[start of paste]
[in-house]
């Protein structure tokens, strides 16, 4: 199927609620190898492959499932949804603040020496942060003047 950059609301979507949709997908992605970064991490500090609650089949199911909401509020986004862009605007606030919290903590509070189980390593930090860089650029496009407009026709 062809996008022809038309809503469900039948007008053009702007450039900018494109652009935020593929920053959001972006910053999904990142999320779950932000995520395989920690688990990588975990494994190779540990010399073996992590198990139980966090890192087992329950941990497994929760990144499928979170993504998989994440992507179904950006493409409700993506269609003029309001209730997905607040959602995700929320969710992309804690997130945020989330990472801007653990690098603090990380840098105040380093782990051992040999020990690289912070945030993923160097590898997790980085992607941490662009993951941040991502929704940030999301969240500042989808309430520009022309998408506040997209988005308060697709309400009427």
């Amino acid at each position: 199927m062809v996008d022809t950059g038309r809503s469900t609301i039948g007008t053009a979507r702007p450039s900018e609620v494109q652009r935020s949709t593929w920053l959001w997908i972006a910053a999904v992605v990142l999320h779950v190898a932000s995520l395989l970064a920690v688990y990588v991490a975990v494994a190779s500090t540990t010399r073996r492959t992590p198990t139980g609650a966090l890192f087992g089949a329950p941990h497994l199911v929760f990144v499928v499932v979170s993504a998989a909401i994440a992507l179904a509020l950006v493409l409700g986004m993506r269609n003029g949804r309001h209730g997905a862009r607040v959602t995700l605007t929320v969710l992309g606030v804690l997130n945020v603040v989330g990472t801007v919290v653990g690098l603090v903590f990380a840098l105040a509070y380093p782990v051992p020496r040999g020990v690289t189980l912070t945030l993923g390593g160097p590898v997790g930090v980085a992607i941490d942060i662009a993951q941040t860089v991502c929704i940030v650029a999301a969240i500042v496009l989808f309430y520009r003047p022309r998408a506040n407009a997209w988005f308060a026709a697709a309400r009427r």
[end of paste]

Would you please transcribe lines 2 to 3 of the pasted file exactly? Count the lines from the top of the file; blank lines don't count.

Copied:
């Protein structure tokens, strides 16, 4: 199927609620190898492959499932949804603040020496942060003047 950059609301979507949709997908992605970064991490500090609650089949199911909401509020986004862009605007606030919290903590509070189980390593930090860089650029496009407009026709 062809996008022809038309809503469900039948007008053009702007450039900018494109652009935020593929920053959001972006910053999904990142999320779950932000995520395989920690688990990588975990494994190779540990010399073996992590198990139980966090890192087992329950941990497994929760990144499928979170993504998989994440992507179904950006493409409700993506269609003029309001209730997905607040959602995700929320969710992309804690997130945020989330990472801007653990690098603090990380840098105040380093782990051992040999020990690289912070945030993923160097590898997790980085992607941490662009993951941040991502929704940030999301969240500042989808309430520009022309998408506040997209988005308060697709309400009427």
């Amino acid at each position: 199927m062809v996008d022809t950059g038309r809503s469900t609301i039948g007008t053009a979507r702007p450039s900018e609620v494109q652009r935020s949709t593929w920053l959001w997908i972006a910053a999904v992605v990142l999320h779950v190898a932000s995520l395989l970064a920690v688990y990588v991490a975990v494994a190779s500090t540990t010399r073996r492959t992590p198990t139980g609650a966090l890192f087992g089949a329950p941990h497994l199911v929760f990144v499928v499932v979170s993504a998989a909401i994440a992507l179904a509020l950006v493409l409700g986004m993506r269609n003029g949804r309001h209730g997905a862009r607040v959602t995700l605007t929320v969710l992309g606030v804690l997130n945020v603040v989330g990472t801007v919290v653990g690098l603090v903590f990380a840098l105040a509070y380093p782990v051992p020496r040999g020990v690289t189980l912070t945030l993923g390593g160097p590898v997790g930090v980085a992607i941490d942060i662009a993951q941040t860089v991502c929704i940030v650029a999301a969240i500042v496009l989808f309430y520009r003047p022309r998408a506040n407009a997209w988005f308060a026709a697709a309400r009427r």